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Lets's say you have 2 classes ToolBar and DrawingToolBar. ToolBar is to serve as a base class for various other toolbars, for various tools. ToolBar handles the basic 'toolbar-y' stuff like opening, closing, dragging, dropping, etc. The DrawingToolBar adds functionality that is specific to a particular tool - tool-specific buttons, etc.

public class ToolBar extends Sprite {
    public var closeBtn:Sprite

    public function ToolBar():void {
        addChild(closeBtn)
        closeBtn.addEventListener(MouseEvent.CLICK, closeBtn_onClick)
    }

    protected function closeBtn_onClick(e:Event):void {
        close()
    }

    public function open():void {
        // blah
    }

    public function close():void {
        // blah
    }
}

and:

public class DrawingToolBar extends ToolBar{

    public var penBtn: Sprite
    public var paintbrushBtn: Sprite
    public var colorPicker: ColorPicker

    public function DrawingToolBar():void {
        super()     
    }

    public function getColour():int {
        return colorPicker.color;
    }
}

Now, we also have another 2 classes - Tool and DrawingTool. Again, Tool is a base class for various tools (incl. DrawingTool). If I make a ToolBar member in Tool (typed as ToolBar), we can delegate common tasks, eg. when the Tool is enabled, it adds the ToolBar to the stage, etc. The DrawingTool can instantiate the ToolBar as a DrawingToolBar so the correct library asset is used (but the instance is still typed as ToolBar).

public class Tool {
    public var toolBar:ToolBar

    public function Tool():void {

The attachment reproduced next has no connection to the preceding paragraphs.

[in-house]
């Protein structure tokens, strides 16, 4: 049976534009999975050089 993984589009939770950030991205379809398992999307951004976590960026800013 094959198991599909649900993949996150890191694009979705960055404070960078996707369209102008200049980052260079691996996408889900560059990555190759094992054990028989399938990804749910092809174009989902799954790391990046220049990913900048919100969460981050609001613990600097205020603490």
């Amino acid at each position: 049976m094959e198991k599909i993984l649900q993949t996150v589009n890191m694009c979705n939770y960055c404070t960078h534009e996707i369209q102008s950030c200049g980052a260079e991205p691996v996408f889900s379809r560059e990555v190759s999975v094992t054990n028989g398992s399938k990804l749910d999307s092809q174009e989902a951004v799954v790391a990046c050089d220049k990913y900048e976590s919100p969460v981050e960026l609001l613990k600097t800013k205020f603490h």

initToolBar()       
    }

    protected function initToolBar():void {

        addChild(toolBar)

    }   
}

and:

public class DrawingTool extends Tool {
    public function DrawingTool():void {
        super()     
    }

    override protected function initToolBar():void {
        toolbar = new DrawingToolBar() // this is probably very naughty 
        super.initToolBar()
    }

    public function getColor():int {

        return toolBar.getColor() // this fails because toolBar is type as ToolBar not DrawingToolBar
    }
}

The problem comes when, in DrawingTool I want to call a method of DrawingToolBar. Because the toolbar is typed as ToolBar, I can't call methods of DrawingToolBar on it. What do I do?

  • cast it every time I want to call a method of DrawingToolBar?
  • create a member in DrawingTool (eg. var drawingToolBar: DrawingToolBar), instantiate that and then make toolBar = drawingToolBar?

The first seems clunky, I don't even know if it would work. The second seems better but it feels a bit 'wrong'.

Is there another way? Or am I mis-using inheritance here?

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1 Answer 1

You are probably mixing too many functionnalities into your toolbar. If you think MVC, you are missing a Model.

More precisely, the color picker should not be a property of your toolbar. The color picker is a property of your tool. Each drawing tool should be self contained and have its own color picker. If all drawing tools need to share the same color, you'll need a Drawing model that is shared by all drawing tools.

I would also change the relation between the Toolbar and its tools in the other direction. A toolbar has tools, but the tools themselves should be self contained and not have a reference to their containing toolbar.

The Java / Swing model is very clean on how it works with toolbars. You could get some inspiration from it : http://download.oracle.com/javase/tutorial/uiswing/components/toolbar.html

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